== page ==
Georgia Cyber Academy begins the school year with a new Head of School and a significant number of changes. The changes come as Georgia Cyber Academy seeks renewal from the State Charter Schools Commission in 2019. School leaders say half of the more than 12,000 students who attend the school are being served well. But changes are being made to improve academic results for all students.
New Head of School Angela Lassetter wants everyone to know the benefits and potential of virtual education. She says Georgia Cyber Academy is a wonderful fit for gifted students, children who are homebound due to illness, students with special needs, athletes who compete nationally, families who travel internationally to give their children exposure to multicultural environments, and rural students who do not have access to higher-level curriculum.
The changes for the 2018-2019 school year include reducing class sizes and tightening school attendance and engagement policies. The school has also temporarily capped enrollment as it works to improve quality. Under the new classroom engagement policy, students will have to earn flexibility. For instance, an “A” student who performs well in their classes and on state tests, would likely be given full flexibility, which would allow them to attend classes on their own schedule and pace. The student could also decide to a greater degree if their classes were live or taped. Meanwhile, a student who comes to Georgia Cyber Academy and is several grade levels behind in one or more subjects would have to adhere to a more traditional school schedule with more live classes. School leaders say as students show improved academic performance, they will be given additional flexibility.
“Flexibility does not mean you get to decide whether you’re going to do work to improve. That’s not optional. We get to define that as the educational institution,” says Lassetter. “Flexibility in the virtual sense means you get to do it at home, you get to do it in your pajamas, you get have additional lessons if your parents want something else taught, they define your peer group. That is the flexibility that is inherent to you attending a virtual school. Actual flexibility for how you attend school and go forward that’s the purview of your level of performance, and it should be monitored consistently.”
The school also plans to hold parents more accountable for student attendance.
“If you’re not attending a brick and mortar class you are truant. We need to treat it the same way if you’re not attending your virtual classes,” says Mike Kooi, Executive Director of Georgia Cyber Academy. “We do have flexibility, but that has to be earned.”
Georgia Cyber Academy has been reducing class sizes for the past few years, but this year’s teacher to student ratios are approximately half of what they have been in some past years. Kooi hopes giving teachers smaller classes will allow them to give students more individualized attention and reduce the amount of administrative work they have so they can better serve children. Teachers will also be provided with instructional coaching to help support them and improve their skills in the classroom.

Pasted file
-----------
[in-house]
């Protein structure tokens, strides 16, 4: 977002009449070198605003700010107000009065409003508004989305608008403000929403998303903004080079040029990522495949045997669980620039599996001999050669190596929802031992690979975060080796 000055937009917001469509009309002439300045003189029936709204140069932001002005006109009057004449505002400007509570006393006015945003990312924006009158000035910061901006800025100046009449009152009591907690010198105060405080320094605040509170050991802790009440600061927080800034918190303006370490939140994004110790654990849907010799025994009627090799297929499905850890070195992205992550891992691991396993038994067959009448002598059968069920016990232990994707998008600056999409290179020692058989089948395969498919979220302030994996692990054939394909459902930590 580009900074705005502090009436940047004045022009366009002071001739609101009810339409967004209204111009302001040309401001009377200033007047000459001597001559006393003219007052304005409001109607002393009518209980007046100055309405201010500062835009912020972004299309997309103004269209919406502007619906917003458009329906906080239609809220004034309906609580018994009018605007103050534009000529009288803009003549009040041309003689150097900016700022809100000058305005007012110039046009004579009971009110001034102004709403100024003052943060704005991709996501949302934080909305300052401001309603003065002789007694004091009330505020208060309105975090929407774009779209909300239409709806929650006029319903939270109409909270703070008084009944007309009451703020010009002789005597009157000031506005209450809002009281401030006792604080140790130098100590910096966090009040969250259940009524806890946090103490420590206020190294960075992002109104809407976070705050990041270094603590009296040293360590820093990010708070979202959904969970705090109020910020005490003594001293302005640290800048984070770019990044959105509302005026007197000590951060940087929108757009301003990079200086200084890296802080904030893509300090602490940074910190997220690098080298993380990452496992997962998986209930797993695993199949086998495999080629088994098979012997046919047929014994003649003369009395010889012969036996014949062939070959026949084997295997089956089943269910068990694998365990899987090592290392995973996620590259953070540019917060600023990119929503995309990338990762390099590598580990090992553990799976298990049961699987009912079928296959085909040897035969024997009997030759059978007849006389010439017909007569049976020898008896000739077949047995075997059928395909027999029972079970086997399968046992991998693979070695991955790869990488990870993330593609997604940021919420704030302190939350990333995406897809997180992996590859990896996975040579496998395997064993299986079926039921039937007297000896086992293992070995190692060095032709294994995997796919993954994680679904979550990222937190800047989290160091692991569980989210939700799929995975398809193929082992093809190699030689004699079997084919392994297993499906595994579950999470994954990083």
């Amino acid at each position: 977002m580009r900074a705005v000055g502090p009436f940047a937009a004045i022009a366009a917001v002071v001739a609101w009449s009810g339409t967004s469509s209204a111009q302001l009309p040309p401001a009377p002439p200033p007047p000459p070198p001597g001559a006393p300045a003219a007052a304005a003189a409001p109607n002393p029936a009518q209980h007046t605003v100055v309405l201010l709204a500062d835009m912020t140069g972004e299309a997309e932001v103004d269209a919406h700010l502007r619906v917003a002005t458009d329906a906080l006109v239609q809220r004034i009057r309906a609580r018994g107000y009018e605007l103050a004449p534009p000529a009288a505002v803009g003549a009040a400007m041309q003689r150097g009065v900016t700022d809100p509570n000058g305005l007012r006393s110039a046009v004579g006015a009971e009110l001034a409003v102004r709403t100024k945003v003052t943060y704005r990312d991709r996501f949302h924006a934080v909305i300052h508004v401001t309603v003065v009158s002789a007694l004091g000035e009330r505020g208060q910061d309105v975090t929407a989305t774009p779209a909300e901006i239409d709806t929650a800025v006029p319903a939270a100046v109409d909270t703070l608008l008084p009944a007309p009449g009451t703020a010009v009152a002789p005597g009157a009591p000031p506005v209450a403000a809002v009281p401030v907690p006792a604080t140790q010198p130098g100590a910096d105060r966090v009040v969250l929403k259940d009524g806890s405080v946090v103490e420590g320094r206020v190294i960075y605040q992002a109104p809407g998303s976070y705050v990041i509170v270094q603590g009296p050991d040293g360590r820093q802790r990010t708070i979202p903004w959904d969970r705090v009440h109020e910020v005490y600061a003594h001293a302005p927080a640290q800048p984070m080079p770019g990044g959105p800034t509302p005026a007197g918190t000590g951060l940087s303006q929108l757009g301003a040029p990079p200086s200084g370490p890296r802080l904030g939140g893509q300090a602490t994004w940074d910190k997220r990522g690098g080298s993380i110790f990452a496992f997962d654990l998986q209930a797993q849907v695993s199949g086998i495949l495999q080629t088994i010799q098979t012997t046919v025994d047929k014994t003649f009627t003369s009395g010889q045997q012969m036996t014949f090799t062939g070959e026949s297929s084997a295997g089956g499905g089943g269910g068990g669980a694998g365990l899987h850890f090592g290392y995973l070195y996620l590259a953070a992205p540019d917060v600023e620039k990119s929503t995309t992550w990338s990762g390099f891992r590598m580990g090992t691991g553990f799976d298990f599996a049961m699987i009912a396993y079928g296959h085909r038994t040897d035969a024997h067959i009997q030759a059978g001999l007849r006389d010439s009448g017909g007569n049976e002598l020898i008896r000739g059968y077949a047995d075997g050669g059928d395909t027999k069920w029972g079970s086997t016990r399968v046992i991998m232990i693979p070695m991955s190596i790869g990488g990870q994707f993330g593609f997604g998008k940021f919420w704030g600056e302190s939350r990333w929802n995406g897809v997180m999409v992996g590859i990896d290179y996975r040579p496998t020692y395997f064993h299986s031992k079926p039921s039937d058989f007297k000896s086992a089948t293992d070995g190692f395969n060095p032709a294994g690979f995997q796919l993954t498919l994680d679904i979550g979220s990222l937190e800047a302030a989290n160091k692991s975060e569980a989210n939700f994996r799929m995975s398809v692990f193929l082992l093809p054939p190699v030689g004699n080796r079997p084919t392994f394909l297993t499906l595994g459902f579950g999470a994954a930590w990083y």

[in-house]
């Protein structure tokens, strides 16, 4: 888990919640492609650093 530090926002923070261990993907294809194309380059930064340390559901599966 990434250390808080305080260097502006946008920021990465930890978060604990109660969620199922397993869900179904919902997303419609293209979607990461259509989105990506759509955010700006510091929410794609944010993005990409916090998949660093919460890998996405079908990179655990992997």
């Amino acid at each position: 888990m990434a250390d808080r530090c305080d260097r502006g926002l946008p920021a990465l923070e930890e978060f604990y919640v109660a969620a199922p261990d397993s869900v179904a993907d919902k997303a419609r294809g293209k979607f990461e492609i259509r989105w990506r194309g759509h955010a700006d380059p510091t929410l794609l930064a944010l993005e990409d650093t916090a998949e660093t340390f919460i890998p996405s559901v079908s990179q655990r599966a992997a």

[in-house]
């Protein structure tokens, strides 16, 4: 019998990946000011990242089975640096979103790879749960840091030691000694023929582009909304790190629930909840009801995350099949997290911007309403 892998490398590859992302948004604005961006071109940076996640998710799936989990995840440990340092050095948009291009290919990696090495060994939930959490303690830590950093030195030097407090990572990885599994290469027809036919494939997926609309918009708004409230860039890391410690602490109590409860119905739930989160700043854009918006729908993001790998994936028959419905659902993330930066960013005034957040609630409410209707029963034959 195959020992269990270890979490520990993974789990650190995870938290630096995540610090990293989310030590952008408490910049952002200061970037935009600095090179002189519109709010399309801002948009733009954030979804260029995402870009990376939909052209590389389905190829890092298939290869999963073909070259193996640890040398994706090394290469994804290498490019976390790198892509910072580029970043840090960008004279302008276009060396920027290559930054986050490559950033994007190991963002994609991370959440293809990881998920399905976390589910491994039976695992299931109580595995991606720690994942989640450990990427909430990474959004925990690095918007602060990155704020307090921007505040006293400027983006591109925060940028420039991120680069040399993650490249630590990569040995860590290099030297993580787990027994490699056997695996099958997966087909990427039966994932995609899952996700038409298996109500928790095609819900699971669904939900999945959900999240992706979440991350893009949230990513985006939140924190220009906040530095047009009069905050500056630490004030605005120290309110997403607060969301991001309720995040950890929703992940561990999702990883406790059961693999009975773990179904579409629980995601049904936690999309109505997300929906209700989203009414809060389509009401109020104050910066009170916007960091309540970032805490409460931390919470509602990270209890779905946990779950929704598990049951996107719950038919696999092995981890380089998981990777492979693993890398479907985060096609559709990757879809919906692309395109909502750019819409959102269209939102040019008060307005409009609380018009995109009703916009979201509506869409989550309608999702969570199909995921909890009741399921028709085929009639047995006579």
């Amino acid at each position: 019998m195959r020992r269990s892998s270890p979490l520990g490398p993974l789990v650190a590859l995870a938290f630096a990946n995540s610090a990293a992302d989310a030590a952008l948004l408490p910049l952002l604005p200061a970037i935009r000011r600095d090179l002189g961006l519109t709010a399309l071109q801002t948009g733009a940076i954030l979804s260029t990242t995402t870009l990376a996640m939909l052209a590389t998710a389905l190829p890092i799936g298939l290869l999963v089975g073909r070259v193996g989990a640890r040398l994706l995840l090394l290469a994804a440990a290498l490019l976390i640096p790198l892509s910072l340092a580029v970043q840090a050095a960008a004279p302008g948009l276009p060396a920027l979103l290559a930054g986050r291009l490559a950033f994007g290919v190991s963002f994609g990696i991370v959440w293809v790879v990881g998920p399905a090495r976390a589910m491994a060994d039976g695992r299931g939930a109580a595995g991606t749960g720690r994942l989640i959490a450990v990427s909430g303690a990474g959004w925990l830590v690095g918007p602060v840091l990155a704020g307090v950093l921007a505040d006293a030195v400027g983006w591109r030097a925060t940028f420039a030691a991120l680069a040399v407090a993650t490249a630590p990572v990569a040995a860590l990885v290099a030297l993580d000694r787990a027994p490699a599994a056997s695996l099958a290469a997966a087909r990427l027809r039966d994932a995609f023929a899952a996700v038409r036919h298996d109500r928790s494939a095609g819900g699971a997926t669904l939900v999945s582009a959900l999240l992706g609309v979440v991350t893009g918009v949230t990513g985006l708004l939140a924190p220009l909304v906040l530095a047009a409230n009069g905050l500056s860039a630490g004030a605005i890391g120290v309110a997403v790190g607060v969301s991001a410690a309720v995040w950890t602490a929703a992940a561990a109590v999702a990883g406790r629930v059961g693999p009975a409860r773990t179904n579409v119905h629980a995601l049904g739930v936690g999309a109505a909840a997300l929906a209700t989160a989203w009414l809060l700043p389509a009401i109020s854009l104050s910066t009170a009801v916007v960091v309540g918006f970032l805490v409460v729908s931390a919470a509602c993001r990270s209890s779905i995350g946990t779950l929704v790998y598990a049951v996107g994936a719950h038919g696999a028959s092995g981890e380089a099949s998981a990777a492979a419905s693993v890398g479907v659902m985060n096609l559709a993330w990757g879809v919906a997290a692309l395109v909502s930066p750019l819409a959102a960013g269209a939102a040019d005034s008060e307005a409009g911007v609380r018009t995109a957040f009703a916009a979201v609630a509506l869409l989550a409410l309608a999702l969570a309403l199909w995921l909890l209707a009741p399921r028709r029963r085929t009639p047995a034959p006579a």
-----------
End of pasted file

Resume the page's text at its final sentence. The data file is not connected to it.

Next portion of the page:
In addition to relationships with teachers, the school is also increasing the number of individuals in its Family Academic Support Team (FAST). In the past, struggling students were referred to FAST. Starting this school year, every family enrolled in Georgia Cyber Academy will have a member of FAST team act as a family liaison. The liaison will work with families from the time their children first enroll until they graduate. The liaisons will check in with families and help them interface with counselors, special education providers and teachers if necessary. Kooi and Lassetter say adding more FAST team members is intended to provide an additional touch point for families, which is important in a virtual environment.
Georgia Cyber Academy’s board in conjunction with curriculum provider K12 and the State Charter Schools Commission drove the sweeping changes made this year. Kooi and Lassetter say the State Charter Schools Commission has been especially helpful as they worked to make the major modifications.
“The staff of the SCSC has been extremely supportive and collaborative in working with us,” said Lassetter. “They are really excited to see the possibilities now that we are trying to find what that is that will make this work.”
Georgia Cyber Academy initially operated under another brick-and-mortar school’s charter before acquiring its own charter. Lassetter says for the last four years the school’s board has worked to figure out what oversight of a virtual environment looks like, because nobody had written a rulebook. She says what works for a brick-and-mortar governing board does not work for virtual schools. She said the board had to figure out how to monitor the school, build dashboards that did not previously exist, figure out where data can be collected, and learn where to put interventions in place. Lassetter says the task was especially challenging because the school serves students in all of Georgia’s 159 counties.
“In a virtual environment, we can let a seventh grader take calculus, and there is not a problem. I don’t think we’ve done that in the past. We’ve always been cautious. We’ve taken those mindsets and habits from the traditional environment and translated them into the virtual environment,” said Lassetter. “Why are we not allowing those gifted students to progress fully? We can give AP classes to students in rural Georgia who wouldn’t have access to them in a brick and mortar setting. We have dual enrollment available because we have partnerships with 30 technical colleges and universities, so they can do that online.”